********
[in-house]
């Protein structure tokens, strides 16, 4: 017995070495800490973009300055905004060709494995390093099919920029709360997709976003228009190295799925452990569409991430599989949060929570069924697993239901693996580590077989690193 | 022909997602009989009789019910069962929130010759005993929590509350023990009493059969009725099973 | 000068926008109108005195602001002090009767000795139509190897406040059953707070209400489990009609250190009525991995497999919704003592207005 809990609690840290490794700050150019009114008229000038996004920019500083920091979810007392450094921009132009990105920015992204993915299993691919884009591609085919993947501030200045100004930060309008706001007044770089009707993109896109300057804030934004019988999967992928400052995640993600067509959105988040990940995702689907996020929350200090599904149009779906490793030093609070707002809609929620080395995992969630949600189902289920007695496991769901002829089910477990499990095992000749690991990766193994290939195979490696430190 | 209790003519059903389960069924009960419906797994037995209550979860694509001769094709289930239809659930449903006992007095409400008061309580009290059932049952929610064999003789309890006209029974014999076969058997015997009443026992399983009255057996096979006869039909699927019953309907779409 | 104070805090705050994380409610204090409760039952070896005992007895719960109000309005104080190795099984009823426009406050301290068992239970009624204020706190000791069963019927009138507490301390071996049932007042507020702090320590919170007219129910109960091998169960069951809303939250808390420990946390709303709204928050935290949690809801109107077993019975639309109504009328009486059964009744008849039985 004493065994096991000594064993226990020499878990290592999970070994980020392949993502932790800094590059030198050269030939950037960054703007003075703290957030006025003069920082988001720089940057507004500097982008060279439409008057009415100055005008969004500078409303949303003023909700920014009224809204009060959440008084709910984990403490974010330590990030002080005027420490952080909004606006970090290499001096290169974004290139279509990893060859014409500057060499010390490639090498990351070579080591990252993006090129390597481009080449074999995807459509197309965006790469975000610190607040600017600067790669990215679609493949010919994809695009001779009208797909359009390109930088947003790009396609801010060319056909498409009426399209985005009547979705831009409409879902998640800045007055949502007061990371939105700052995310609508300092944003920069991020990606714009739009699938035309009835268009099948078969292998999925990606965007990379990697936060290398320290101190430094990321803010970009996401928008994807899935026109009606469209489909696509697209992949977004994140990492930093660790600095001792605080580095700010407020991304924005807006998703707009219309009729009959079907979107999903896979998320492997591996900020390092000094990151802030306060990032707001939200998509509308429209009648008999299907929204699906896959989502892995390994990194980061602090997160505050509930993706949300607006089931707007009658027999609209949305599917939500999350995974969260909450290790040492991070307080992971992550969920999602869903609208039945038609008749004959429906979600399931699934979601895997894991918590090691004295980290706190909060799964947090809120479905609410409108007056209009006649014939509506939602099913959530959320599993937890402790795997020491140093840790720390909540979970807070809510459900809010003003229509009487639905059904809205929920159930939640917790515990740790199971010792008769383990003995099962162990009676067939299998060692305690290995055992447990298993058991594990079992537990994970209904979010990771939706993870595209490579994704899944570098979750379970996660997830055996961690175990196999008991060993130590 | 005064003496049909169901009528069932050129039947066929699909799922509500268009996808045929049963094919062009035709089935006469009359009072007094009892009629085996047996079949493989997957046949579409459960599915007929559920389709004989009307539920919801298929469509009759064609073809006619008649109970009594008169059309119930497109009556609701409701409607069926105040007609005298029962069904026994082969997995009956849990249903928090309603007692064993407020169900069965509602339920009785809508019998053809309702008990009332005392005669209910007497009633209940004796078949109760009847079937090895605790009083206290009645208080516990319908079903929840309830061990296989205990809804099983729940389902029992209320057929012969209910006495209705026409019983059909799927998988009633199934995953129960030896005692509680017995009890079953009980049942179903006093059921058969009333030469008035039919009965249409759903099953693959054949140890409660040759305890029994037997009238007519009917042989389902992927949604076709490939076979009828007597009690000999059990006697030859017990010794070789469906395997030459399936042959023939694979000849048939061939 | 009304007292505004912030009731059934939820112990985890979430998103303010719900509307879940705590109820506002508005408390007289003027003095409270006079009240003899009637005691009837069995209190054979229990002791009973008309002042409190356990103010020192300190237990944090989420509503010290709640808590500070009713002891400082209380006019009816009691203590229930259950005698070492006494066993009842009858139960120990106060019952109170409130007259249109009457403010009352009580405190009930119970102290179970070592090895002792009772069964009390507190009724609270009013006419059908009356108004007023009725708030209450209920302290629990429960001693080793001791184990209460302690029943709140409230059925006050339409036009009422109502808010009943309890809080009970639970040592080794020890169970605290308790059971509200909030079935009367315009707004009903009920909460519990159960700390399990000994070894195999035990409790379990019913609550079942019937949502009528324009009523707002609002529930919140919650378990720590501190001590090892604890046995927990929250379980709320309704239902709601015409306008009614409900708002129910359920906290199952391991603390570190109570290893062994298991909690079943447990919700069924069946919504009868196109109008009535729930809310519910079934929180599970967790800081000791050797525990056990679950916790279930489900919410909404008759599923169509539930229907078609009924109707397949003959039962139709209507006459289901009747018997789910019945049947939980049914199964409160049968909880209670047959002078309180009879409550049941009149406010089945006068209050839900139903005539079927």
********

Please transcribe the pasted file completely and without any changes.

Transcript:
[in-house]
């Protein structure tokens, strides 16, 4: 017995070495800490973009300055905004060709494995390093099919920029709360997709976003228009190295799925452990569409991430599989949060929570069924697993239901693996580590077989690193 | 022909997602009989009789019910069962929130010759005993929590509350023990009493059969009725099973 | 000068926008109108005195602001002090009767000795139509190897406040059953707070209400489990009609250190009525991995497999919704003592207005 809990609690840290490794700050150019009114008229000038996004920019500083920091979810007392450094921009132009990105920015992204993915299993691919884009591609085919993947501030200045100004930060309008706001007044770089009707993109896109300057804030934004019988999967992928400052995640993600067509959105988040990940995702689907996020929350200090599904149009779906490793030093609070707002809609929620080395995992969630949600189902289920007695496991769901002829089910477990499990095992000749690991990766193994290939195979490696430190 | 209790003519059903389960069924009960419906797994037995209550979860694509001769094709289930239809659930449903006992007095409400008061309580009290059932049952929610064999003789309890006209029974014999076969058997015997009443026992399983009255057996096979006869039909699927019953309907779409 | 104070805090705050994380409610204090409760039952070896005992007895719960109000309005104080190795099984009823426009406050301290068992239970009624204020706190000791069963019927009138507490301390071996049932007042507020702090320590919170007219129910109960091998169960069951809303939250808390420990946390709303709204928050935290949690809801109107077993019975639309109504009328009486059964009744008849039985 004493065994096991000594064993226990020499878990290592999970070994980020392949993502932790800094590059030198050269030939950037960054703007003075703290957030006025003069920082988001720089940057507004500097982008060279439409008057009415100055005008969004500078409303949303003023909700920014009224809204009060959440008084709910984990403490974010330590990030002080005027420490952080909004606006970090290499001096290169974004290139279509990893060859014409500057060499010390490639090498990351070579080591990252993006090129390597481009080449074999995807459509197309965006790469975000610190607040600017600067790669990215679609493949010919994809695009001779009208797909359009390109930088947003790009396609801010060319056909498409009426399209985005009547979705831009409409879902998640800045007055949502007061990371939105700052995310609508300092944003920069991020990606714009739009699938035309009835268009099948078969292998999925990606965007990379990697936060290398320290101190430094990321803010970009996401928008994807899935026109009606469209489909696509697209992949977004994140990492930093660790600095001792605080580095700010407020991304924005807006998703707009219309009729009959079907979107999903896979998320492997591996900020390092000094990151802030306060990032707001939200998509509308429209009648008999299907929204699906896959989502892995390994990194980061602090997160505050509930993706949300607006089931707007009658027999609209949305599917939500999350995974969260909450290790040492991070307080992971992550969920999602869903609208039945038609008749004959429906979600399931699934979601895997894991918590090691004295980290706190909060799964947090809120479905609410409108007056209009006649014939509506939602099913959530959320599993937890402790795997020491140093840790720390909540979970807070809510459900809010003003229509009487639905059904809205929920159930939640917790515990740790199971010792008769383990003995099962162990009676067939299998060692305690290995055992447990298993058991594990079992537990994970209904979010990771939706993870595209490579994704899944570098979750379970996660997830055996961690175990196999008991060993130590 | 005064003496049909169901009528069932050129039947066929699909799922509500268009996808045929049963094919062009035709089935006469009359009072007094009892009629085996047996079949493989997957046949579409459960599915007929559920389709004989009307539920919801298929469509009759064609073809006619008649109970009594008169059309119930497109009556609701409701409607069926105040007609005298029962069904026994082969997995009956849990249903928090309603007692064993407020169900069965509602339920009785809508019998053809309702008990009332005392005669209910007497009633209940004796078949109760009847079937090895605790009083206290009645208080516990319908079903929840309830061990296989205990809804099983729940389902029992209320057929012969209910006495209705026409019983059909799927998988009633199934995953129960030896005692509680017995009890079953009980049942179903006093059921058969009333030469008035039919009965249409759903099953693959054949140890409660040759305890029994037997009238007519009917042989389902992927949604076709490939076979009828007597009690000999059990006697030859017990010794070789469906395997030459399936042959023939694979000849048939061939 | 009304007292505004912030009731059934939820112990985890979430998103303010719900509307879940705590109820506002508005408390007289003027003095409270006079009240003899009637005691009837069995209190054979229990002791009973008309002042409190356990103010020192300190237990944090989420509503010290709640808590500070009713002891400082209380006019009816009691203590229930259950005698070492006494066993009842009858139960120990106060019952109170409130007259249109009457403010009352009580405190009930119970102290179970070592090895002792009772069964009390507190009724609270009013006419059908009356108004007023009725708030209450209920302290629990429960001693080793001791184990209460302690029943709140409230059925006050339409036009009422109502808010009943309890809080009970639970040592080794020890169970605290308790059971509200909030079935009367315009707004009903009920909460519990159960700390399990000994070894195999035990409790379990019913609550079942019937949502009528324009009523707002609002529930919140919650378990720590501190001590090892604890046995927990929250379980709320309704239902709601015409306008009614409900708002129910359920906290199952391991603390570190109570290893062994298991909690079943447990919700069924069946919504009868196109109008009535729930809310519910079934929180599970967790800081000791050797525990056990679950916790279930489900919410909404008759599923169509539930229907078609009924109707397949003959039962139709209507006459289901009747018997789910019945049947939980049914199964409160049968909880209670047959002078309180009879409550049941009149406010089945006068209050839900139903005539079927």